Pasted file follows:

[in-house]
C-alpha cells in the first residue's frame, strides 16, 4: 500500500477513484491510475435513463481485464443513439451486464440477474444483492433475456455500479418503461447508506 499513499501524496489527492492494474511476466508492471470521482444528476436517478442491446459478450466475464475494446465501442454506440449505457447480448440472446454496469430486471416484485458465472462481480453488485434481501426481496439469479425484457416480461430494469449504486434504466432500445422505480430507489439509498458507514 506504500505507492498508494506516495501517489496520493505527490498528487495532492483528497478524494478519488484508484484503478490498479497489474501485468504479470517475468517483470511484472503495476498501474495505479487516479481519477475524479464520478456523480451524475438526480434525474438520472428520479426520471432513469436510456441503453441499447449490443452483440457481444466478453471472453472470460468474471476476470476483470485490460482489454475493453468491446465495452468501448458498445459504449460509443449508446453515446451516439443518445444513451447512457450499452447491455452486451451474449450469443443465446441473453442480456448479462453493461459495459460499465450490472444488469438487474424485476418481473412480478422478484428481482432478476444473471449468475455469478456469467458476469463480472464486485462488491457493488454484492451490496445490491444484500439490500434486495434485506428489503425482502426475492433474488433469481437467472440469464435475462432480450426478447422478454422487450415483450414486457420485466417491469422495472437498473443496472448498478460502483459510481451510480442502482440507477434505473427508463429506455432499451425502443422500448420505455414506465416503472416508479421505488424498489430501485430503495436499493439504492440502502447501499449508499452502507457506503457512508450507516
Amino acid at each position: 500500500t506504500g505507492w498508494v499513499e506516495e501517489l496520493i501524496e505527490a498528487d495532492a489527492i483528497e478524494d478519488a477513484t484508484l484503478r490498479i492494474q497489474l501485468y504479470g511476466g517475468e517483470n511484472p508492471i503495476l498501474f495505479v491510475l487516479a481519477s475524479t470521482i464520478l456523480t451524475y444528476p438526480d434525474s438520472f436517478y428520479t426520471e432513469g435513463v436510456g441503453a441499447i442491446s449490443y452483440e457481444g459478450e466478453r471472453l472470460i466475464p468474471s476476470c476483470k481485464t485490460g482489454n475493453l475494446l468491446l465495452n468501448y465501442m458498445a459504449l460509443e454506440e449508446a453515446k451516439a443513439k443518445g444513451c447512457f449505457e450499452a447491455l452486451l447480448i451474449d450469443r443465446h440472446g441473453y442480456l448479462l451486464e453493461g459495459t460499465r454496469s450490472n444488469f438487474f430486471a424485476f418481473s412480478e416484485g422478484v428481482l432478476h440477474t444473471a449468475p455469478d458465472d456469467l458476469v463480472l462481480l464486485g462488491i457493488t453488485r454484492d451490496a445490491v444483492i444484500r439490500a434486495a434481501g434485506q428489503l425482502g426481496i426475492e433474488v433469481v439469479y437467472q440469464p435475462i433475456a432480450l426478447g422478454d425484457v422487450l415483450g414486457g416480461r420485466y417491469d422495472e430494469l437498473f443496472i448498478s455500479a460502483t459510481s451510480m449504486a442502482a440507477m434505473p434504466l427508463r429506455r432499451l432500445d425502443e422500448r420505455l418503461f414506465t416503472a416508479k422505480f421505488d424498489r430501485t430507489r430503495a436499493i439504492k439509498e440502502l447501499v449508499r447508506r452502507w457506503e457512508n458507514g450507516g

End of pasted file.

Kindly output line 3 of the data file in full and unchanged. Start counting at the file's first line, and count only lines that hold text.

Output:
Amino acid at each position: 500500500t506504500g505507492w498508494v499513499e506516495e501517489l496520493i501524496e505527490a498528487d495532492a489527492i483528497e478524494d478519488a477513484t484508484l484503478r490498479i492494474q497489474l501485468y504479470g511476466g517475468e517483470n511484472p508492471i503495476l498501474f495505479v491510475l487516479a481519477s475524479t470521482i464520478l456523480t451524475y444528476p438526480d434525474s438520472f436517478y428520479t426520471e432513469g435513463v436510456g441503453a441499447i442491446s449490443y452483440e457481444g459478450e466478453r471472453l472470460i466475464p468474471s476476470c476483470k481485464t485490460g482489454n475493453l475494446l468491446l465495452n468501448y465501442m458498445a459504449l460509443e454506440e449508446a453515446k451516439a443513439k443518445g444513451c447512457f449505457e450499452a447491455l452486451l447480448i451474449d450469443r443465446h440472446g441473453y442480456l448479462l451486464e453493461g459495459t460499465r454496469s450490472n444488469f438487474f430486471a424485476f418481473s412480478e416484485g422478484v428481482l432478476h440477474t444473471a449468475p455469478d458465472d456469467l458476469v463480472l462481480l464486485g462488491i457493488t453488485r454484492d451490496a445490491v444483492i444484500r439490500a434486495a434481501g434485506q428489503l425482502g426481496i426475492e433474488v433469481v439469479y437467472q440469464p435475462i433475456a432480450l426478447g422478454d425484457v422487450l415483450g414486457g416480461r420485466y417491469d422495472e430494469l437498473f443496472i448498478s455500479a460502483t459510481s451510480m449504486a442502482a440507477m434505473p434504466l427508463r429506455r432499451l432500445d425502443e422500448r420505455l418503461f414506465t416503472a416508479k422505480f421505488d424498489r430501485t430507489r430503495a436499493i439504492k439509498e440502502l447501499v449508499r447508506r452502507w457506503e457512508n458507514g450507516g